The sunrises of Reno Nevada and how they remind us of Easter Sunday


We distinguish Reno Nevada for several things. Among these are the casinos, which look up at the valleys and which people from all over the cosmos flock to. The other are the beautiful sunrises, which people look up to when they are not working the punch presses in the casinos, punching their precious coins into profits for those casinos. Sunrises are important. Before the sun rises we are not able to distinguish items in the dark as well as we do at night. At night, when we are dressed in dark clothes, we are invisible to traffic as it rushes down the road.

Sun Rise over Reno NevadaThe reading at our Cathedral in Reno Nevada for the Fifth Sunday of Lent focuses upon the morning twilight, when we start being able to distinguish things. Some asked what color the light was when God created the light and the darkness. Light itself has no color, but only reflects the color of the object it comes from. Light allows us to distinguish things. Jesus, as the light of the world, is the light allowing us to distinguish the humanity in each other, as people equal to ourselves before God.

Our Gospel reading reads:

Father, distinguish your name…” “I have distinguished it and will distinguish it again.” The crowd heard it and said it was thunder; others said, “A messenger spoke to him.” Jesus answered, “This voice did not come for my sake but for yours. Now is crisis on this cosmos. Now the first of this cosmos will be driven out. When I am lifted up, I will draw all (people and planet) to myself.”  (Own translation.)

The Greek word, “crisis,” means time of distinguishing. A time of crisis is when we distinguish ourselves as either heroes or cowards.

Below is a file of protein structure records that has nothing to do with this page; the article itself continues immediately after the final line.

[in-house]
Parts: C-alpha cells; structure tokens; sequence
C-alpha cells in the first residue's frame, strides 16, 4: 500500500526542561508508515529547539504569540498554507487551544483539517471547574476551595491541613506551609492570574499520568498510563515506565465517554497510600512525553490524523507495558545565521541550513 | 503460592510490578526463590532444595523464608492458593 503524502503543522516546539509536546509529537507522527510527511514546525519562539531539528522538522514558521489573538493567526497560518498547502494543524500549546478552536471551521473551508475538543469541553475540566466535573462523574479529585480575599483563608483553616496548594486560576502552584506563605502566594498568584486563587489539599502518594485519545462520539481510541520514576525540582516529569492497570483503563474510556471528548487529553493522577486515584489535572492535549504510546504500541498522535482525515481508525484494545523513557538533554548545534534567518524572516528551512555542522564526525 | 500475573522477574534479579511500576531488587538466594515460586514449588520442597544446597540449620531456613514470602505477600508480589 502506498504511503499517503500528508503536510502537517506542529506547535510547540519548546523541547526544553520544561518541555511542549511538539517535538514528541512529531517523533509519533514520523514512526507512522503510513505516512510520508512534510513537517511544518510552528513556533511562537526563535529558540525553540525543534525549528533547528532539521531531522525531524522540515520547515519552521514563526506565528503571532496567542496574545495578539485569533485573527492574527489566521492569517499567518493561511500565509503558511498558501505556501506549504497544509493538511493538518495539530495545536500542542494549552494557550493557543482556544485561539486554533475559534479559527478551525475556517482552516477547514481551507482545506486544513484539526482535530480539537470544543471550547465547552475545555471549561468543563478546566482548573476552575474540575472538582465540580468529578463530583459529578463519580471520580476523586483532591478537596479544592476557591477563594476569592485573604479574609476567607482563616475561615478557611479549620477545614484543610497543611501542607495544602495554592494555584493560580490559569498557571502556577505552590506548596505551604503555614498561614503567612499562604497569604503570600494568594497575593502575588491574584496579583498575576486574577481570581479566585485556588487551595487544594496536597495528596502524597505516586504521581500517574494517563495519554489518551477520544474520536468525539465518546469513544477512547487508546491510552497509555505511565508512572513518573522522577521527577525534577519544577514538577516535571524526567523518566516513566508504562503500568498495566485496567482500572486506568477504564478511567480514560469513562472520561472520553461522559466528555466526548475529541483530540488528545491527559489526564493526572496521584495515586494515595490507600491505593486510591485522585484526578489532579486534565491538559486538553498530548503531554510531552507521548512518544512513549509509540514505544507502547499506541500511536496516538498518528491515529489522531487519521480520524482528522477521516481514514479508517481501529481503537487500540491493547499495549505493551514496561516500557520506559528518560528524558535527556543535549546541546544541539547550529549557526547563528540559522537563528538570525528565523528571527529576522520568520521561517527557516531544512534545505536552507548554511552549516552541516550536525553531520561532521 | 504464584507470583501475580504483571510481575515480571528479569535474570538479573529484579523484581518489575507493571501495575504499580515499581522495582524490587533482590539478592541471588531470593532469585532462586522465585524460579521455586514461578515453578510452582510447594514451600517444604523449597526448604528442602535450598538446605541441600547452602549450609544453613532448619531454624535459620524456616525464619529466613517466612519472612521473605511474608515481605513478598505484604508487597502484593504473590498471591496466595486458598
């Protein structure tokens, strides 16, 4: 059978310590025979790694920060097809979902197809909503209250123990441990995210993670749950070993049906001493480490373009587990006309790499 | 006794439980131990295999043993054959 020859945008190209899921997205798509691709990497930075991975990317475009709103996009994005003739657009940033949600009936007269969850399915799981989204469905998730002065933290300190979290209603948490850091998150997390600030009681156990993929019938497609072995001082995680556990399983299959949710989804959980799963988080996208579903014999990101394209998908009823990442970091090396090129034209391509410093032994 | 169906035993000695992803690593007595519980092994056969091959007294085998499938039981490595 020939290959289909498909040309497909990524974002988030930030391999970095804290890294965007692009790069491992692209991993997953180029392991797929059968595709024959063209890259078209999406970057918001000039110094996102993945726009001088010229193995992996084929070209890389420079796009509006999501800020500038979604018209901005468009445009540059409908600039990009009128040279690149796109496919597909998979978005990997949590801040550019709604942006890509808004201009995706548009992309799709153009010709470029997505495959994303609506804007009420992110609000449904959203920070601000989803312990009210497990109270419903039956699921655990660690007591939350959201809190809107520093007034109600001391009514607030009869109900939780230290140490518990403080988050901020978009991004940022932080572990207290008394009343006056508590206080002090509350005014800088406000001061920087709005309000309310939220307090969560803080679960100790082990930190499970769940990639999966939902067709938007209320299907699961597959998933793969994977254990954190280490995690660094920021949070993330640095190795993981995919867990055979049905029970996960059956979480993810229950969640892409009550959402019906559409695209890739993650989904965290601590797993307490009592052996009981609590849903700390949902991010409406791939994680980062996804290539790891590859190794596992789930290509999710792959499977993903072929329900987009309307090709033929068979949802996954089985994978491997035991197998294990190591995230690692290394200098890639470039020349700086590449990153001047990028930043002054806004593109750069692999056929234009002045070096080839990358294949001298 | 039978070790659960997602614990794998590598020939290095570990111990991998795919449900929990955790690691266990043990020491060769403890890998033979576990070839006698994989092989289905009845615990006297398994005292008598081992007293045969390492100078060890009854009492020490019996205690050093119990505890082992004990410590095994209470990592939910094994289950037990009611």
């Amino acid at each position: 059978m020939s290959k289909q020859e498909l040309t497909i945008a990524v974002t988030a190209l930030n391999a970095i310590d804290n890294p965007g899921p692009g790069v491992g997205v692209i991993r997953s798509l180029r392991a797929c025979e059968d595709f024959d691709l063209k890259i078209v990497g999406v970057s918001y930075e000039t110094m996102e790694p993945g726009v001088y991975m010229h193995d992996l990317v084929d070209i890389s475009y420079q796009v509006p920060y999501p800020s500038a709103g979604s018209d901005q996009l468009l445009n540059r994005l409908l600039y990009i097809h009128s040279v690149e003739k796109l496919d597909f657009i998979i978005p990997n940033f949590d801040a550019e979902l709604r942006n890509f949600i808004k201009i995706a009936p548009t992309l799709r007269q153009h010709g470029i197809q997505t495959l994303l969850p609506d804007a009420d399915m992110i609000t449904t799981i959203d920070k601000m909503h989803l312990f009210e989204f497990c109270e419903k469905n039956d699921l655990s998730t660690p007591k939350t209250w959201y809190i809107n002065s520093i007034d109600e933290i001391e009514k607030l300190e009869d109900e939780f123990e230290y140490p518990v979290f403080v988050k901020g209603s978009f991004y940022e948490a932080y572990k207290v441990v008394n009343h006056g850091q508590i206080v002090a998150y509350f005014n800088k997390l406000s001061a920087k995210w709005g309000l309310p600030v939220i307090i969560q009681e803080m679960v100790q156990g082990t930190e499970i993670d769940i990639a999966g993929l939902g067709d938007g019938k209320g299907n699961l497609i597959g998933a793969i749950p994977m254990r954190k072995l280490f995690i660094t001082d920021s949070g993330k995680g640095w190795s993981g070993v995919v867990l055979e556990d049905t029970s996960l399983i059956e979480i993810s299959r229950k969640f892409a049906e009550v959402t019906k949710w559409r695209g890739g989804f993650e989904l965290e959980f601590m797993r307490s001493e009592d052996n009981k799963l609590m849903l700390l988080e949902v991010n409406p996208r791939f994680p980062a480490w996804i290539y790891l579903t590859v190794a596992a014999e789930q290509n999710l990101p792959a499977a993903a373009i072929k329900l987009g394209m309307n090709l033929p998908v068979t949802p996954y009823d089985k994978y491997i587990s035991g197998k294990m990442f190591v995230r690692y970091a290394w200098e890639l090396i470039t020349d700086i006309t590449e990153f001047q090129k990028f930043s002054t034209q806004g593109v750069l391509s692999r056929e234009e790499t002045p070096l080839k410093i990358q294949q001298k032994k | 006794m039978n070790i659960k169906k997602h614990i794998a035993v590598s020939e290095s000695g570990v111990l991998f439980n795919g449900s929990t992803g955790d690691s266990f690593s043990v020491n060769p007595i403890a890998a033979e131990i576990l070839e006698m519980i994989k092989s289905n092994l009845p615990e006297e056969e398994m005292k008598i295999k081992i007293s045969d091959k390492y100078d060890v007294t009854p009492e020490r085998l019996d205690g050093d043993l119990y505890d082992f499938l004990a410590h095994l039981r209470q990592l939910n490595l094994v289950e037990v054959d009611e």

When God speaks of distinguishing the word is δόξα, from, doxology. It means to think, imagine, suppose, or to fancy. The root idea is “expectation.” It means one we distinguish as apart from everyone else.

The Hebrew for “The first” is “Russia.” It means those who think themselves first. “ἄρχον” has the root idea of being first and meaning those who are made to be the first, therefore the leaders. In God’s cosmos there is room for one first; He chooses not to delegate the position.

The Hebrew word the Greeks translated as δόξα was “Calve Ode,” meaning weighty or important. The first think they are the weighty or the important people. As we come upon Easter and with it the Last Supper, Jesus argues, Luke 22:26-27, “Let the greatest among you be as the youngest, and the leader as the servant. Who is greater: the one seated at table or the one who serves? It is not the one seated at table! I am among you as the one who serves.” Greek does not have punctuation and therefore no way to distinguish statements from questions. The weighty person is the one who serves.

How do we distinguish ourselves? Jesus answers. “When I am lifted up from the earth, I will draw everyone to myself.” He said this indicating the kind of death he would die.” Matthew, Mark, and Luke also give us the story of Jesus Bar Abbas, Jesus Son of the Father, the villain the crowd chooses instead of Jesus. He would rise up in rebellion against Rome. Jesus rises up in death. Jesus Bar Abbas is a cold-hearted terrorist who would sacrifice his own for his cause. Jesus Bar Abba, Jesus Son of the Father, sacrifices himself.

Our first reading tells how to distinguish ourselves, “This is the Social Contract I make
with the Beth Israel, says the Personal Name. I will place my Torah within them. I will write it upon their hearts; I will be their God; they will be my people.” The thunder in our Gospel reading reminds us of the thunder of Mt. Horeb, where God gave the Ten Commandments. This is how to be Israel, one community brought together by prior suffering, much as we have our New Colossus on the Statue of Liberty, reminding us of our suffering over there, wherever we came from.

Torah is soft. Torah is all of us, animal, mineral, vegetable, human, together, one community, caring for each other, using our skills for the common good. In the parable of the sower, what separates the beautiful ground from the rotten ground the seeds fall upon? The hard ground is path, trampled upon and therefore hard, rock, hard, weeds, hard from their roots. The beautiful ground is soft, caring aerated, nurturing.

As we look up at the Nevada sunrises and sunsets let them remind us to distinguish properly.

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